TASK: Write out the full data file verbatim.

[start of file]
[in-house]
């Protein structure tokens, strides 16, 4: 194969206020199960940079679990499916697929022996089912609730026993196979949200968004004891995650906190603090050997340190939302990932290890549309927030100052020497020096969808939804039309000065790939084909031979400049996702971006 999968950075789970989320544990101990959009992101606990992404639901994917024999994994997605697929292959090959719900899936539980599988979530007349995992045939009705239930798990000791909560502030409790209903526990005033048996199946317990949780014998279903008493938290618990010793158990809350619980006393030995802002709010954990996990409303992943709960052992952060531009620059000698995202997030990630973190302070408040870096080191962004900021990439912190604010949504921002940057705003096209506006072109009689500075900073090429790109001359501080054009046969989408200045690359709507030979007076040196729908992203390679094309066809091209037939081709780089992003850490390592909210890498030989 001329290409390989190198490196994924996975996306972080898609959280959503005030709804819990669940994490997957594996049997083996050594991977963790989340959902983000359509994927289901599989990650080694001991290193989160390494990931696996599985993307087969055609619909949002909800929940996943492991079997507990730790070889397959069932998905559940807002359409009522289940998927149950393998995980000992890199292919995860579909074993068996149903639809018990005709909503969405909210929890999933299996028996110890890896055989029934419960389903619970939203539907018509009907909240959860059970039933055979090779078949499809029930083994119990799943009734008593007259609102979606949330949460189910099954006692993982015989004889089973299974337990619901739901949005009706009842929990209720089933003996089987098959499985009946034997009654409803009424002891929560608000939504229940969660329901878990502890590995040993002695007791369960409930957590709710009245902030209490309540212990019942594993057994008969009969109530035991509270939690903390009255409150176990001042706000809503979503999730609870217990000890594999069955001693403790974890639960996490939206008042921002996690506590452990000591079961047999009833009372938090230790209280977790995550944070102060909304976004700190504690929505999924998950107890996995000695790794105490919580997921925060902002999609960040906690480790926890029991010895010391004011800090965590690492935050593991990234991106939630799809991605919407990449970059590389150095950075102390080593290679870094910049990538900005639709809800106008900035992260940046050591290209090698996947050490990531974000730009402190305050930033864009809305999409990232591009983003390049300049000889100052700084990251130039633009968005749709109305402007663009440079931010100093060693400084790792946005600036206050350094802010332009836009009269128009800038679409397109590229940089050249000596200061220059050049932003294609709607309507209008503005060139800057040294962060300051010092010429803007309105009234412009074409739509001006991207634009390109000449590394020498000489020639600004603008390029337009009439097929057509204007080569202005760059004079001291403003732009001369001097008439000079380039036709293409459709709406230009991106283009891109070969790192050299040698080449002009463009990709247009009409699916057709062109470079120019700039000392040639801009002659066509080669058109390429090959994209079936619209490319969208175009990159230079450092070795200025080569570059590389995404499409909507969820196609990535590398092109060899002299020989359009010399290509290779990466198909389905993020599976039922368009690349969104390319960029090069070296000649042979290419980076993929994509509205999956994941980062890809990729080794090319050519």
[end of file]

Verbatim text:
[in-house]
């Protein structure tokens, strides 16, 4: 194969206020199960940079679990499916697929022996089912609730026993196979949200968004004891995650906190603090050997340190939302990932290890549309927030100052020497020096969808939804039309000065790939084909031979400049996702971006 999968950075789970989320544990101990959009992101606990992404639901994917024999994994997605697929292959090959719900899936539980599988979530007349995992045939009705239930798990000791909560502030409790209903526990005033048996199946317990949780014998279903008493938290618990010793158990809350619980006393030995802002709010954990996990409303992943709960052992952060531009620059000698995202997030990630973190302070408040870096080191962004900021990439912190604010949504921002940057705003096209506006072109009689500075900073090429790109001359501080054009046969989408200045690359709507030979007076040196729908992203390679094309066809091209037939081709780089992003850490390592909210890498030989 001329290409390989190198490196994924996975996306972080898609959280959503005030709804819990669940994490997957594996049997083996050594991977963790989340959902983000359509994927289901599989990650080694001991290193989160390494990931696996599985993307087969055609619909949002909800929940996943492991079997507990730790070889397959069932998905559940807002359409009522289940998927149950393998995980000992890199292919995860579909074993068996149903639809018990005709909503969405909210929890999933299996028996110890890896055989029934419960389903619970939203539907018509009907909240959860059970039933055979090779078949499809029930083994119990799943009734008593007259609102979606949330949460189910099954006692993982015989004889089973299974337990619901739901949005009706009842929990209720089933003996089987098959499985009946034997009654409803009424002891929560608000939504229940969660329901878990502890590995040993002695007791369960409930957590709710009245902030209490309540212990019942594993057994008969009969109530035991509270939690903390009255409150176990001042706000809503979503999730609870217990000890594999069955001693403790974890639960996490939206008042921002996690506590452990000591079961047999009833009372938090230790209280977790995550944070102060909304976004700190504690929505999924998950107890996995000695790794105490919580997921925060902002999609960040906690480790926890029991010895010391004011800090965590690492935050593991990234991106939630799809991605919407990449970059590389150095950075102390080593290679870094910049990538900005639709809800106008900035992260940046050591290209090698996947050490990531974000730009402190305050930033864009809305999409990232591009983003390049300049000889100052700084990251130039633009968005749709109305402007663009440079931010100093060693400084790792946005600036206050350094802010332009836009009269128009800038679409397109590229940089050249000596200061220059050049932003294609709607309507209008503005060139800057040294962060300051010092010429803007309105009234412009074409739509001006991207634009390109000449590394020498000489020639600004603008390029337009009439097929057509204007080569202005760059004079001291403003732009001369001097008439000079380039036709293409459709709406230009991106283009891109070969790192050299040698080449002009463009990709247009009409699916057709062109470079120019700039000392040639801009002659066509080669058109390429090959994209079936619209490319969208175009990159230079450092070795200025080569570059590389995404499409909507969820196609990535590398092109060899002299020989359009010399290509290779990466198909389905993020599976039922368009690349969104390319960029090069070296000649042979290419980076993929994509509205999956994941980062890809990729080794090319050519």